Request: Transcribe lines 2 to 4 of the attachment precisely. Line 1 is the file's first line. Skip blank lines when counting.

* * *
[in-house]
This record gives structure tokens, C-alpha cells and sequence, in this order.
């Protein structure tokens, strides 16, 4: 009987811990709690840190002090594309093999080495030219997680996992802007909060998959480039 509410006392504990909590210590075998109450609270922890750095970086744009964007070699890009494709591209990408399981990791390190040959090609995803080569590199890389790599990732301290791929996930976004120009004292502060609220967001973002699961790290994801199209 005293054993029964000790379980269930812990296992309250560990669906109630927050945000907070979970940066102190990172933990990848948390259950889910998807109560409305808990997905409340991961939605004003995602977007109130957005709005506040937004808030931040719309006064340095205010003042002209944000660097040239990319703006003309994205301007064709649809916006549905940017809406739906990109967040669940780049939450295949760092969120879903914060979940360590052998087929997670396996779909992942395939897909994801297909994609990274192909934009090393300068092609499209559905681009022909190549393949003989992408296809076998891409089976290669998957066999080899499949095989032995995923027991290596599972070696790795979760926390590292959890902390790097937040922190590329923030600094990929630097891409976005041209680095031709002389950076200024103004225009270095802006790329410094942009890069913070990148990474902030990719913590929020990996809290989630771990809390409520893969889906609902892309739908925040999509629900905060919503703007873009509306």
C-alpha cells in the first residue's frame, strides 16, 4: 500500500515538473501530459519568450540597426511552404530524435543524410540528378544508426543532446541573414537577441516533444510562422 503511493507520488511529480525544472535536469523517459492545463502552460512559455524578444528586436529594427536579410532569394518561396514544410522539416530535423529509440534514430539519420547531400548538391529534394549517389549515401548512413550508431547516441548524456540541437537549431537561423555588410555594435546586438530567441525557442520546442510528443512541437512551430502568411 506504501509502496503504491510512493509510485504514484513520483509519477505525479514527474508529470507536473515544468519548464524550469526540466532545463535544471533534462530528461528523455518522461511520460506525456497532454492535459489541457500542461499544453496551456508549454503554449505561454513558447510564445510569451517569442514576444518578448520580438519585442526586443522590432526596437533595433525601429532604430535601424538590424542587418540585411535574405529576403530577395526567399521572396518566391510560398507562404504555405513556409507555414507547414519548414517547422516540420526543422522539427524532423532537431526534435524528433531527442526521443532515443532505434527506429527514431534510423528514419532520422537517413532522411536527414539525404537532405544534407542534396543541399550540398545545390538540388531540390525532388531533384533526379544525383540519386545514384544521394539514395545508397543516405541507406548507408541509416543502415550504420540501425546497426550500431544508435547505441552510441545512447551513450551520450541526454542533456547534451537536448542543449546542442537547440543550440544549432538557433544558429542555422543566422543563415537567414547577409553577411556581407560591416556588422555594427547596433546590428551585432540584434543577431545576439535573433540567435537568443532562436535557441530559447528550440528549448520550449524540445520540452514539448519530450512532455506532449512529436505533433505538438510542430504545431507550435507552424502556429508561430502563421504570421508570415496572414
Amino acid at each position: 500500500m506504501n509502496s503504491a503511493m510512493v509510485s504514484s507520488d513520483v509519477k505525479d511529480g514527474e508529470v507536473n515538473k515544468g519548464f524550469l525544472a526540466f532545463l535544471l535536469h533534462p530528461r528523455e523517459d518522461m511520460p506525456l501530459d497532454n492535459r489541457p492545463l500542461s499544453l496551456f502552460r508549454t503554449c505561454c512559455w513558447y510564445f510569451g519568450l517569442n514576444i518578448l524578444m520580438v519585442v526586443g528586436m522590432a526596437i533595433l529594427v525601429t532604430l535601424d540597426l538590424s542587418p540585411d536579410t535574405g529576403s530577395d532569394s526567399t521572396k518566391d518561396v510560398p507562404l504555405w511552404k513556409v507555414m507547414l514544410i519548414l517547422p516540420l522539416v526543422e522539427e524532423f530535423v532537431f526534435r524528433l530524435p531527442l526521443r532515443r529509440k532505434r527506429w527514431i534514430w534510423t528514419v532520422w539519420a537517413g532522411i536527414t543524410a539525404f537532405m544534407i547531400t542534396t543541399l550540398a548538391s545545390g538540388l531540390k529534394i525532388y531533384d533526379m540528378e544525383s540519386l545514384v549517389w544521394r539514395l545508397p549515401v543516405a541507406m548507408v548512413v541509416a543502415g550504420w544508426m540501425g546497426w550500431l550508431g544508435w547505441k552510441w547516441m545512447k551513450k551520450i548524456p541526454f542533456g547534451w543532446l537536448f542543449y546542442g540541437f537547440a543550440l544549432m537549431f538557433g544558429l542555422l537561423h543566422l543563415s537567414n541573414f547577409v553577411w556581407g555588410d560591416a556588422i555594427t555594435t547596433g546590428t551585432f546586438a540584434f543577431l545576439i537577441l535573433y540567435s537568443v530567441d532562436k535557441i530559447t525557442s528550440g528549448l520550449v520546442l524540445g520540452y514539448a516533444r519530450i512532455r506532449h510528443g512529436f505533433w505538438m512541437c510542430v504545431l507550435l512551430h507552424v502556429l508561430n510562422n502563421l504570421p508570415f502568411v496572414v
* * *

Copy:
This record gives structure tokens, C-alpha cells and sequence, in this order.
């Protein structure tokens, strides 16, 4: 009987811990709690840190002090594309093999080495030219997680996992802007909060998959480039 509410006392504990909590210590075998109450609270922890750095970086744009964007070699890009494709591209990408399981990791390190040959090609995803080569590199890389790599990732301290791929996930976004120009004292502060609220967001973002699961790290994801199209 005293054993029964000790379980269930812990296992309250560990669906109630927050945000907070979970940066102190990172933990990848948390259950889910998807109560409305808990997905409340991961939605004003995602977007109130957005709005506040937004808030931040719309006064340095205010003042002209944000660097040239990319703006003309994205301007064709649809916006549905940017809406739906990109967040669940780049939450295949760092969120879903914060979940360590052998087929997670396996779909992942395939897909994801297909994609990274192909934009090393300068092609499209559905681009022909190549393949003989992408296809076998891409089976290669998957066999080899499949095989032995995923027991290596599972070696790795979760926390590292959890902390790097937040922190590329923030600094990929630097891409976005041209680095031709002389950076200024103004225009270095802006790329410094942009890069913070990148990474902030990719913590929020990996809290989630771990809390409520893969889906609902892309739908925040999509629900905060919503703007873009509306």
C-alpha cells in the first residue's frame, strides 16, 4: 500500500515538473501530459519568450540597426511552404530524435543524410540528378544508426543532446541573414537577441516533444510562422 503511493507520488511529480525544472535536469523517459492545463502552460512559455524578444528586436529594427536579410532569394518561396514544410522539416530535423529509440534514430539519420547531400548538391529534394549517389549515401548512413550508431547516441548524456540541437537549431537561423555588410555594435546586438530567441525557442520546442510528443512541437512551430502568411 506504501509502496503504491510512493509510485504514484513520483509519477505525479514527474508529470507536473515544468519548464524550469526540466532545463535544471533534462530528461528523455518522461511520460506525456497532454492535459489541457500542461499544453496551456508549454503554449505561454513558447510564445510569451517569442514576444518578448520580438519585442526586443522590432526596437533595433525601429532604430535601424538590424542587418540585411535574405529576403530577395526567399521572396518566391510560398507562404504555405513556409507555414507547414519548414517547422516540420526543422522539427524532423532537431526534435524528433531527442526521443532515443532505434527506429527514431534510423528514419532520422537517413532522411536527414539525404537532405544534407542534396543541399550540398545545390538540388531540390525532388531533384533526379544525383540519386545514384544521394539514395545508397543516405541507406548507408541509416543502415550504420540501425546497426550500431544508435547505441552510441545512447551513450551520450541526454542533456547534451537536448542543449546542442537547440543550440544549432538557433544558429542555422543566422543563415537567414547577409553577411556581407560591416556588422555594427547596433546590428551585432540584434543577431545576439535573433540567435537568443532562436535557441530559447528550440528549448520550449524540445520540452514539448519530450512532455506532449512529436505533433505538438510542430504545431507550435507552424502556429508561430502563421504570421508570415496572414